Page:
Tuesday, February 21, 2017

Dorie's Cookies by Dorie Greenspan



Dorie's Cookies is the mother lode of cookie recipes that you could ever want to bake! 

It
Dorie's Cookies will be the standard by which all other cookie cookbooks will be judged!
just doesn't get any better than this! Dorie worked on this cookie cookbook for three years and set a very high bar for the cookie recipes that would make it into the book.
  
Dorie definitely has, as they say in the trade, "chops!" Dorie writes a blog called "Everyday Dorie" which has a large following. She has written 12 cookbooks and has been writing them for twenty-five years, has received four James Beard awards, worked with Julia Child on a cookbook, and is in the Who's Who of Food and Beverage in America. At one time, Dorie even had a pop-up bakery/boutique with her son, called Beurre & Sel.

The wonderful photography is by Davide Luciano. There are full-page photographs of every cookie recipe in the book with colorful backgrounds that pop. *See below 

The recipe for "World Peace Cookies," which is a signature cookie for Dorie is in the cookbook. To attest to how popular the WPC cookies are, they have been in two other cookbooks by Dorie Greenspan. Dorie explains why she named a cookie "Good, Better, Best Cookies" because it "is proof that sometimes as good as good can be, more can be better and even more can be best."  Dorie's Cookies proves that even more can be best!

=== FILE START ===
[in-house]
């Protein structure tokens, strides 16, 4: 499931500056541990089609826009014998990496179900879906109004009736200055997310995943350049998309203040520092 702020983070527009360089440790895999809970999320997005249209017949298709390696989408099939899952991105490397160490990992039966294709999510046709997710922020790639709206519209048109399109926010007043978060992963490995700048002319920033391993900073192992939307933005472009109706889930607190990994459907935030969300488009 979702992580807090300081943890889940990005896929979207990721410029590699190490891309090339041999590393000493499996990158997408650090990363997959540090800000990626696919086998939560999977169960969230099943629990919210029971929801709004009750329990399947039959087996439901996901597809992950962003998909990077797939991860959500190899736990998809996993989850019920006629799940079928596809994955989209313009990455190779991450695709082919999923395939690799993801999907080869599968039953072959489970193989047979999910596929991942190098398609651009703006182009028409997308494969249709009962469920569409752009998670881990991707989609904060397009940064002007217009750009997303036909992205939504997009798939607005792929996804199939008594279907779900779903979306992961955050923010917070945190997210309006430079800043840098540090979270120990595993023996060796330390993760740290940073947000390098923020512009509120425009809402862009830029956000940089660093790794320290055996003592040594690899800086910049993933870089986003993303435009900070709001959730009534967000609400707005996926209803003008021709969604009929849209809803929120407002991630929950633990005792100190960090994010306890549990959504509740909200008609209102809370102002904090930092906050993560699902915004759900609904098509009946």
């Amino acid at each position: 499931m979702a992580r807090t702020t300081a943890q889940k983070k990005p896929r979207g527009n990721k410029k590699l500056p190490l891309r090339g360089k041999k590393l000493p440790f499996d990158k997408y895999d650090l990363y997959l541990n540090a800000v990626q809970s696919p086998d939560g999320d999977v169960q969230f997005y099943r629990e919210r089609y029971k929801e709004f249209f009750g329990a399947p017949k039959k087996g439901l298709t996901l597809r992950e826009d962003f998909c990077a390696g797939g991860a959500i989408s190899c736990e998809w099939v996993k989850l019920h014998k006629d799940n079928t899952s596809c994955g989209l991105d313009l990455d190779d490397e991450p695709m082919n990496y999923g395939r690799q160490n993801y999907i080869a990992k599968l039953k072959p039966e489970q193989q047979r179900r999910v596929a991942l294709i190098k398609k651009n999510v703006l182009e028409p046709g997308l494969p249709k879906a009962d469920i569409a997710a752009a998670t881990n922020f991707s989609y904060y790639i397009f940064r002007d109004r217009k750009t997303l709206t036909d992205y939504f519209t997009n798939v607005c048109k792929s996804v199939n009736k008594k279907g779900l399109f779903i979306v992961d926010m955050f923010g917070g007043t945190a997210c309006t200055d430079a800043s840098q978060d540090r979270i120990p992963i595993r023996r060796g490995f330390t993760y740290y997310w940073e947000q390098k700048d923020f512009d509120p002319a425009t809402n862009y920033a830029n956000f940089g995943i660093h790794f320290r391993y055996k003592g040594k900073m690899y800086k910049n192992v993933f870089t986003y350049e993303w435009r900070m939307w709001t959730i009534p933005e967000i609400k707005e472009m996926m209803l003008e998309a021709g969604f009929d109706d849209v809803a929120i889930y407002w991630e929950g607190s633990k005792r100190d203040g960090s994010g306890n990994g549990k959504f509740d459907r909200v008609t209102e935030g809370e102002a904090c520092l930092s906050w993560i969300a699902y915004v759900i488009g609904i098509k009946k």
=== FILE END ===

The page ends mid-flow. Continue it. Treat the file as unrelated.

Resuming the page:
Almond Crackle Cookies
Simply Sensational Cookies by Nancy Baggett is another excellent cookie cookbook that you can find at the Virginia Beach Public Library. The VBPL also has Dorie Greenspan's excellent cookbook, Baking: From My Home To Yours. Bon Appetit!
Reviewed by Joan L.

Snowy-Topped Brownie Drops

Wednesday, February 15, 2017

Dance

by Matthew Van Fleet


Little Chickie Baby walks into a dance hall, but he just hatched yesterday and doesn’t know how to dance!! Leave it to the boogie animals to show little Chickie Baby how it’s done!

With rhyming verse and dancing prompts for kids to follow Dance by Matthew Van Fleet will get them up participating and learning moves with Chickie Baby! The best part is that the book has tabs for you and the child to pull to watch the animals strut their stuff! 



The book is made a of a stronger reinforced board material to allow the child to easily pull the tabs and hopefully last through many rereads. The book even notes the author’s website on the back, where you can find the song that accompanies the book- great for a fun shimmy and shake storytime!

For more creatively made picture books try Tree: APeek-Through Picture Book by Britta Teckentrup. Still got the dancing bug try Giraffes Can’t Dance by Giles Andreae.


Tuesday, February 14, 2017

Annihilation

by Jeff VanderMeer

Image result for annihilation jeff vandermeer

Suburban neighborhoods just like the ones we live in: idyllic families, jobs, and people living. Beyond that the Southern Reach government bases doing top secret research. Beyond that a border. Beyond that.... well they are still trying to figure that out.

Meet Area X, a large span of mysterious living wilderness that has completely annihilated every trace of human life in its large contained mass. Meet the four ladies of Expedition 12: their leader-an anthropologist, a surveyor, a psychologist, and our narrator, the biologist. The 12th expedition to venture into the unknown of Area X and there are still few answers to their question. The past 11 expeditions before them have all suffered different tragic fates. One expedition ended in mass suicide, one expedition all passed away from fast moving cancers upon their return, one expedition returned with all its members empty shells of their former selves.